Look at the picture and you can probably guess the direction this blog posting will take. As a canine behavioral trainer, I love the crate. The reason is simple. Dogs (canines) naturally see the world at three distinct levels of safety. The first, and most important, is their den. This is the place that, if they feel threatened or "simply want to leave the party", they can retreat to and be assured that they are 100% safe from anything. This is their den, their safe place. The lions, tigers, and bears can NEVER get them in there. (I will discuss the other levels in another posting. That information is not pertinent regarding this discussion.)
Some dogs naturally love the crate (Wolfie does) and some dogs seem to have a hard time with the crate. These dogs might have come from pet stores or puppy mills where the crate was used as a containment area instead of a safety area. They might have been inappropriately introduced to the crate as a "time out place" and physically thrown into the crate while their master was yelling and screaming. The crate might have been kept in the garage or outside in the far corner of the yard where they felt ostracized from the rest of the pack.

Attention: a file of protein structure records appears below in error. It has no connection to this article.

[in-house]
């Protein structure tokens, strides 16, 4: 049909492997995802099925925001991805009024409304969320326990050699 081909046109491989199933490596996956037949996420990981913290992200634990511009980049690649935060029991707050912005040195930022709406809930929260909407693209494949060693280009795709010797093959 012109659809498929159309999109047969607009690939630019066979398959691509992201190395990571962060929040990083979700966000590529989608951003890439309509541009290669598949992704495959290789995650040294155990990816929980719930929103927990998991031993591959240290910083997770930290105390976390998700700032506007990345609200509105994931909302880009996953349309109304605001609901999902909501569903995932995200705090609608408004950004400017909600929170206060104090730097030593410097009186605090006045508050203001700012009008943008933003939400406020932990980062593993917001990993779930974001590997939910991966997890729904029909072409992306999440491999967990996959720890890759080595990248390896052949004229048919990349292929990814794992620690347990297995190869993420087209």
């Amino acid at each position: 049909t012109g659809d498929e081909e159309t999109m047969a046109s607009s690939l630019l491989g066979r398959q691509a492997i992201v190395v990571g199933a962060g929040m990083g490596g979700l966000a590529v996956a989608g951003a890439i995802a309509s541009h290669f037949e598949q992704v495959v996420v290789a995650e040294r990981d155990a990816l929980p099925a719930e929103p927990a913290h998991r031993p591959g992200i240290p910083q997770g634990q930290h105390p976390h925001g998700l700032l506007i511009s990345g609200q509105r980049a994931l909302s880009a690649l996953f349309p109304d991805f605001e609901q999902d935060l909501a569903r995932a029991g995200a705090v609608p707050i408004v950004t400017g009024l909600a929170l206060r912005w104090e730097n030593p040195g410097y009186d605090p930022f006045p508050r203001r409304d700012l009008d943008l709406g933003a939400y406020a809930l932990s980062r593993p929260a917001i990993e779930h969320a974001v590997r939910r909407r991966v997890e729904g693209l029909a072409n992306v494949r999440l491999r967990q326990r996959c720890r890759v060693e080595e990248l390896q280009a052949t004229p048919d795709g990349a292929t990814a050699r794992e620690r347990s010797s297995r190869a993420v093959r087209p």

So what do you do if your dog is fearful of the crate or you have a new puppy and you want to make sure that they will like the crate?
- Make sure the crate is a fun place. Put his toys in the crate or feed him in the crate. Do not initially close the door. Let him wander in and out so that he will get the feeling that "this is a cool place to be".
- Have the crate near you. Move the crate during the day so that it is near the rest of the family. He can be in the crate and the rest of the pack is there too. This will remove any appearance of being ostracized by being in the crate.
- Open and close the crate door. We want to start to let him know that the door can be opened or closed and everything is still fine. You do this by removing the fact that closing the door means anything. Open the door for a while and then close it (while he is inside). Do this at different times and make no big deal of it.
- Leave him for a bit. Walk out of the room or out of site for a moment while he is in the crate. This helps to remove us as the main safety resource and to reinforce the crate as the safety resource. It is also a critical part of separation anxiety training.
- Actively engage him while he is in the crate. Wolfie shouldn't feel like "bubble boy" while he is in the crate. Get down next to the crate and engage him with conversation or play with the door open or closed. This will further disengage the crate as a possible inappropriate enclosure.